While this particular accident shows blatantly poor judgment on the part of the employee and never should have happened, it did. In addition to the tens of thousands of direct-loss dollars associated with this claim, the employer suffered extensive additional losses. These indirect losses can have a serious impact on your business.
Be prepared. Take safety seriously and develop your safety policies and procedures before you need them. An ounce of prevention truly is worth a pound of cure.
Boosting employee morale extends beyond the money and the perks, and sometimes requires a little creativity and silliness. Thanks to our friends at Rombourne Serviced Offices for asking us to participate in their team-building activity survey! Read on to learn how to Beat the New Year Blues: How to increase office morale in January … or beat cabin fever in March … or summertime heat in June … or holiday anxiety in December … These tips are great year round.
Prevention and Treatment Tips for Heat Related Illnesses
The temperature in my hometown on June 13, 1980 was above 100˚ with a heat index of 113˚. I remember these numbers clearly, as my father was one of many heat-related deaths during the summer heat wave of 1980.
Summer should be a time of barbeques, swimming, family vacations, gardening, fishing, mowing the grass, and basking in golden rays of sunshine. And it can be, if you learn to respect the heat.
Your responsibility to your outdoor workers is two-fold in the summer: (1) assure that they remain hydrated and protected, and (2) recognize the signs of heat exhaustion and know how to respond accordingly. The following tips will help you protect your most valuable assets:
Heat takes a toll on the body, and everyone has a different tolerance to conditions. The following tips are provided to help prevent heat-related illness:
- Schedule work to alleviate full-day exposure to the heat
- Summer hours may need to be adjusted to an earlier or later shift in order to avoid the peak heat of the day, typically between 12:00 am and 4:00 pm
- Keep cool bottled water accessible to your workers at all times
- Recommended water intake is 4 cups per hour (1 Liter)
- Water should be consumed steadily throughout the day
- Avoid sugary and caffeinated drinks
- Chilled fruits like grapes and strawberries are another good source of hydration and can help cool the body temperature down
- Eat light meals – vegetables and fruits contain higher water content
- Dress in light, breathable clothing (cotton)
- Keep chilled towels for workers to wipe their faces or drape around their necks
- Schedule frequent breaks in designated shade or cooling areas where workers can rest out of the direct sunlight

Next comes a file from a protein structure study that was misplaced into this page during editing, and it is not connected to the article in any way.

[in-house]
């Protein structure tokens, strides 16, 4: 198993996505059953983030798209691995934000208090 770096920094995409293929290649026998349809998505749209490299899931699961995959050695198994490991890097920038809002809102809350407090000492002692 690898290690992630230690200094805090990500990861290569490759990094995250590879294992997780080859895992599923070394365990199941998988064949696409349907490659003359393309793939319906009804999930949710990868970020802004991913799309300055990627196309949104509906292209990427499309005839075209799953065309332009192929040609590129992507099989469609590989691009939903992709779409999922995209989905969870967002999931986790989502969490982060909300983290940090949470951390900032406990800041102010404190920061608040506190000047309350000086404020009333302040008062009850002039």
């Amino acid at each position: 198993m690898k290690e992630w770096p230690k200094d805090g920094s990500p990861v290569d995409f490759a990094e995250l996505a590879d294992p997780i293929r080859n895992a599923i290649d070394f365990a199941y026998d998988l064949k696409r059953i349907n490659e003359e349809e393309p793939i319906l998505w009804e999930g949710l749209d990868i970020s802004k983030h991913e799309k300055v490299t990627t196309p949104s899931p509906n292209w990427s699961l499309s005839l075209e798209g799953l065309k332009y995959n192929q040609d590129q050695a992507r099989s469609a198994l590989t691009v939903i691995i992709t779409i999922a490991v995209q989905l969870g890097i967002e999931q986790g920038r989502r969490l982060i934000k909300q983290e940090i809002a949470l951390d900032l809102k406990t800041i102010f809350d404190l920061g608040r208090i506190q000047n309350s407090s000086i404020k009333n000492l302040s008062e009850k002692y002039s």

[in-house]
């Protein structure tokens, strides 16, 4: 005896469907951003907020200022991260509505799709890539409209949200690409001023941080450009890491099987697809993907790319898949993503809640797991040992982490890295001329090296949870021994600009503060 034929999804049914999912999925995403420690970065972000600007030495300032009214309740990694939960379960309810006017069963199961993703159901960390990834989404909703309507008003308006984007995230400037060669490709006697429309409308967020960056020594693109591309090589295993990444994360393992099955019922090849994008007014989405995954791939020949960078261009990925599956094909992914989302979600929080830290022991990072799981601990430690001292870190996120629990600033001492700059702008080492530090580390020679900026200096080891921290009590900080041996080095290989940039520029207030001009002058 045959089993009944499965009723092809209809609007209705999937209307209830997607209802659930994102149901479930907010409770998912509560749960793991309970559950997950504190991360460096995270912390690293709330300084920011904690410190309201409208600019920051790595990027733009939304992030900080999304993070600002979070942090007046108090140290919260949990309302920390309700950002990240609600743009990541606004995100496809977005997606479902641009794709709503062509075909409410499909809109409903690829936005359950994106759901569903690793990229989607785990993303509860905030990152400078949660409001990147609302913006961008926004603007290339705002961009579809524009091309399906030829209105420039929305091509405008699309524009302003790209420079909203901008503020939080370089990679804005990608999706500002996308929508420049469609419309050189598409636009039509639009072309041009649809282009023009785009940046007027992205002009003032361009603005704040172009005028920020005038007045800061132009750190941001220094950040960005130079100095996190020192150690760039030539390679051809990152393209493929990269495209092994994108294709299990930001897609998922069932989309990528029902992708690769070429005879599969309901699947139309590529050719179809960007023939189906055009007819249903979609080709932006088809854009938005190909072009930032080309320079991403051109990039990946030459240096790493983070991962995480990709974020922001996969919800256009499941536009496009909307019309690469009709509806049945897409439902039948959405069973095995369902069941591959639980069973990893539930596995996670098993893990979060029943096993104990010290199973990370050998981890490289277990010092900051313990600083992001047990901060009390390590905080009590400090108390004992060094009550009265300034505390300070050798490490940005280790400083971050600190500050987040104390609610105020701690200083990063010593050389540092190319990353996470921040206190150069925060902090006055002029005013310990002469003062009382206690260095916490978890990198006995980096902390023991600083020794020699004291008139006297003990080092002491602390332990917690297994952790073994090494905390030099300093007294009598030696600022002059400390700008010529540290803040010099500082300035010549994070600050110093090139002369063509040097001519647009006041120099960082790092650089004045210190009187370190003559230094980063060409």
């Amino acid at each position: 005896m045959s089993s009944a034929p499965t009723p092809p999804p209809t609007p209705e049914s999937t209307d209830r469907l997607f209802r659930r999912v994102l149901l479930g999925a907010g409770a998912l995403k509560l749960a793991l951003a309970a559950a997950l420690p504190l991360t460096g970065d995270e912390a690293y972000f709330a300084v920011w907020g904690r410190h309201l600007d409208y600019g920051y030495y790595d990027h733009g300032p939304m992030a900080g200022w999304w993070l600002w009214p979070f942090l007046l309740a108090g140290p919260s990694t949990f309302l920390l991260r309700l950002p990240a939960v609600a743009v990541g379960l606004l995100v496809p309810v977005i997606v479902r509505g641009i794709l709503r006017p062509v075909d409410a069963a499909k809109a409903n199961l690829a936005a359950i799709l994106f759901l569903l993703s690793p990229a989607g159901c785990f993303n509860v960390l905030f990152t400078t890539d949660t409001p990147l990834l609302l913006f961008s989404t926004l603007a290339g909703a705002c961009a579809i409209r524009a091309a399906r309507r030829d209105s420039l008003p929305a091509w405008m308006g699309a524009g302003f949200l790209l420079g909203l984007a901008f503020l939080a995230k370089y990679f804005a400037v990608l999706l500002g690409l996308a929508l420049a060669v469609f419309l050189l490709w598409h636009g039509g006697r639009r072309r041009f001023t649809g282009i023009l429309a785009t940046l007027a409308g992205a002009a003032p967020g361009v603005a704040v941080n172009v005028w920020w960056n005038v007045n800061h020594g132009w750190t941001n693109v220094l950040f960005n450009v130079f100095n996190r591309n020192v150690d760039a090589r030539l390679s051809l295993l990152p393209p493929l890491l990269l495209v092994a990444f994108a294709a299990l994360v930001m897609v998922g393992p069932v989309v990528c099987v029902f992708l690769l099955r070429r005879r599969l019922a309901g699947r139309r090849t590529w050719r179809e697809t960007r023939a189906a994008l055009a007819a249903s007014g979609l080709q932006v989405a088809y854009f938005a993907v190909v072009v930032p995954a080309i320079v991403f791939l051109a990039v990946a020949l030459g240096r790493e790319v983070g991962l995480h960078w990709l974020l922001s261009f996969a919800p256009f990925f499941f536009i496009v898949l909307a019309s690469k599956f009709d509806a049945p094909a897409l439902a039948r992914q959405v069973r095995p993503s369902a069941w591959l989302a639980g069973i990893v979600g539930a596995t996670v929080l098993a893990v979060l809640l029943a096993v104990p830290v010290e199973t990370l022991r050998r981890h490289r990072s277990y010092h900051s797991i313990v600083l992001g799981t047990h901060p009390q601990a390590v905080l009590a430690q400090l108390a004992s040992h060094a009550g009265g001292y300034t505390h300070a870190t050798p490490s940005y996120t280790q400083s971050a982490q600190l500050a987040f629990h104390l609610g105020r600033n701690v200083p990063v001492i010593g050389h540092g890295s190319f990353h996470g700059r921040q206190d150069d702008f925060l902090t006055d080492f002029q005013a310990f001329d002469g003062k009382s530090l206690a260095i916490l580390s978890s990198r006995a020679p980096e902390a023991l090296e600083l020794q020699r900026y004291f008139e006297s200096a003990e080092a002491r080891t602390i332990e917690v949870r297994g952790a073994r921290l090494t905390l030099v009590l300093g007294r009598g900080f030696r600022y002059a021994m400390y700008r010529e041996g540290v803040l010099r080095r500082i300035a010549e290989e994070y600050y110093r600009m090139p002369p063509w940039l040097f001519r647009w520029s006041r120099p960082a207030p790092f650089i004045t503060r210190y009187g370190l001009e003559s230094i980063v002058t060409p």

- Employees should pace themselves – safe always wins over speed
- Wear sunscreen and brimmed hats, when possible
USE THE BUDDY SYSTEM
The buddy system is not just for kids. When working in severe heat, it is critical that your employees watch out for one another. This means they need to know the signs of heat cramps, heat exhaustion, and heat stroke.
Heat cramps are the mildest form of heat-related illnesses. Muscles spasms usually occur first in the arms or legs and typically result from the loss of salt and electrolytes that occurs from sweating. Workers experiencing heat cramps should recognize this symptom as a need to drink water.
What to do: Drinking a cup of water for every 15 minutes of direct exposure (1L per hour) will help prevent heat cramps. If a worker experiences heat cramps, they should sit in a shaded area, drink water, and do some gentle stretches
Heat exhaustion is a serious indication that the body is overheating and requires immediate attention. Signs of heat exhaustion may include:
- Rapid breathing
- Clammy, cool-to-the-touch skin
- Dizziness or fainting
- Dry mouth
- Excessive sweating
- Headache, nausea, or vomiting
- Rapid or weak pulse
- Paleness or weakness
- Flu-like symptoms, including diarrhea
What to do: Move the worker to a cool area, loosen any tight or restrictive clothing, apply cool wet towels to the skin or spray the person with cool water. Fan the person and get them to drink water slowly. If the overheated person won’t drink, starts to vomit, or passes out, call 911 for immediate medical attention.
Heat stroke is the most serious of all heat-related illnesses and requires immediate medical attention. Heat stroke indicates that the body can no longer cool itself and is an immediate health threat. Heat stroke often leads to severe organ damage or death. DIAL 911!
Signs of heat stroke include:
- Hot, red skin
- Body temperature of 104˚ or higher
- Lack of sweating
- Chills or vomiting
- Rapid pulse
- Slurred speech
- Disorientation, confusion, or total loss of consciousness
What to do: DIAL 911!
- Move the worker to a shaded, cool area
- Position the person to a half-sitting stance
- Remove tight clothing and fan the person
- Immerse the worker in cold water or apply cold, wet towels or ice to the skin
- Do NOT allow the worker to drink
Preventing heat-related illnesses is everyone’s responsibility. Train your workers in what to look for and how to respond to heat exposures and related illnesses, and have a safe summer!
Does your company have formal safety policies in place? Are you responsible for workforce safety or risk management? Contact our safety and risk management firm in Kansas City or give us a call at (816) 349-0850 to see how we can help design a safety and risk management plan that meets your unique needs.